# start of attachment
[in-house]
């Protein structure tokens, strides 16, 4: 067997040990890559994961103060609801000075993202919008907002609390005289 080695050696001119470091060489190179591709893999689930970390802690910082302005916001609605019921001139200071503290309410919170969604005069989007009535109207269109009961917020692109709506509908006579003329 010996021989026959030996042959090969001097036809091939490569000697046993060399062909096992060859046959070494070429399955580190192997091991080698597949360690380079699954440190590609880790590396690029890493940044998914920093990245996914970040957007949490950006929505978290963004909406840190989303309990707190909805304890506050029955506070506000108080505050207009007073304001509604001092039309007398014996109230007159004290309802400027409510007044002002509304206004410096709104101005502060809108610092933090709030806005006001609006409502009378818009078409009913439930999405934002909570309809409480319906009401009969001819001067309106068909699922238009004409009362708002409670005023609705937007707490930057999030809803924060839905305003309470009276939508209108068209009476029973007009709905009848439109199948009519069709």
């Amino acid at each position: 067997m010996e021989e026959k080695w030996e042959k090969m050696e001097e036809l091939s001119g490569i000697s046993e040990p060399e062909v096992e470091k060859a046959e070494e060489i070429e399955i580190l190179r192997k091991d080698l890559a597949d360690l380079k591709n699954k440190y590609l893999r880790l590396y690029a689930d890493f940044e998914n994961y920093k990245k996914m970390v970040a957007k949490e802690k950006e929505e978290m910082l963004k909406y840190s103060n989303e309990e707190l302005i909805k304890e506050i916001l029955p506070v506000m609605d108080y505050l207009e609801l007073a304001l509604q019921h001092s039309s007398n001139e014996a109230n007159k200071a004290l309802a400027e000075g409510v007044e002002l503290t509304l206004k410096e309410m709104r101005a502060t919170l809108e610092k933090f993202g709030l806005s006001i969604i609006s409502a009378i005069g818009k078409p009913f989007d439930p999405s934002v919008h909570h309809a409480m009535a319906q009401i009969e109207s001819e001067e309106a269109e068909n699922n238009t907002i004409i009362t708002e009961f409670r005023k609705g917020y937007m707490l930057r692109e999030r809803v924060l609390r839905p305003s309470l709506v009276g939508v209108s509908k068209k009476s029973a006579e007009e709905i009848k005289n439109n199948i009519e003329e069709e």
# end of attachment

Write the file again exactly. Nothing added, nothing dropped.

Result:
[in-house]
């Protein structure tokens, strides 16, 4: 067997040990890559994961103060609801000075993202919008907002609390005289 080695050696001119470091060489190179591709893999689930970390802690910082302005916001609605019921001139200071503290309410919170969604005069989007009535109207269109009961917020692109709506509908006579003329 010996021989026959030996042959090969001097036809091939490569000697046993060399062909096992060859046959070494070429399955580190192997091991080698597949360690380079699954440190590609880790590396690029890493940044998914920093990245996914970040957007949490950006929505978290963004909406840190989303309990707190909805304890506050029955506070506000108080505050207009007073304001509604001092039309007398014996109230007159004290309802400027409510007044002002509304206004410096709104101005502060809108610092933090709030806005006001609006409502009378818009078409009913439930999405934002909570309809409480319906009401009969001819001067309106068909699922238009004409009362708002409670005023609705937007707490930057999030809803924060839905305003309470009276939508209108068209009476029973007009709905009848439109199948009519069709």
């Amino acid at each position: 067997m010996e021989e026959k080695w030996e042959k090969m050696e001097e036809l091939s001119g490569i000697s046993e040990p060399e062909v096992e470091k060859a046959e070494e060489i070429e399955i580190l190179r192997k091991d080698l890559a597949d360690l380079k591709n699954k440190y590609l893999r880790l590396y690029a689930d890493f940044e998914n994961y920093k990245k996914m970390v970040a957007k949490e802690k950006e929505e978290m910082l963004k909406y840190s103060n989303e309990e707190l302005i909805k304890e506050i916001l029955p506070v506000m609605d108080y505050l207009e609801l007073a304001l509604q019921h001092s039309s007398n001139e014996a109230n007159k200071a004290l309802a400027e000075g409510v007044e002002l503290t509304l206004k410096e309410m709104r101005a502060t919170l809108e610092k933090f993202g709030l806005s006001i969604i609006s409502a009378i005069g818009k078409p009913f989007d439930p999405s934002v919008h909570h309809a409480m009535a319906q009401i009969e109207s001819e001067e309106a269109e068909n699922n238009t907002i004409i009362t708002e009961f409670r005023k609705g917020y937007m707490l930057r692109e999030r809803v924060l609390r839905p305003s309470l709506v009276g939508v209108s509908k068209k009476s029973a006579e007009e709905i009848k005289n439109n199948i009519e003329e069709e």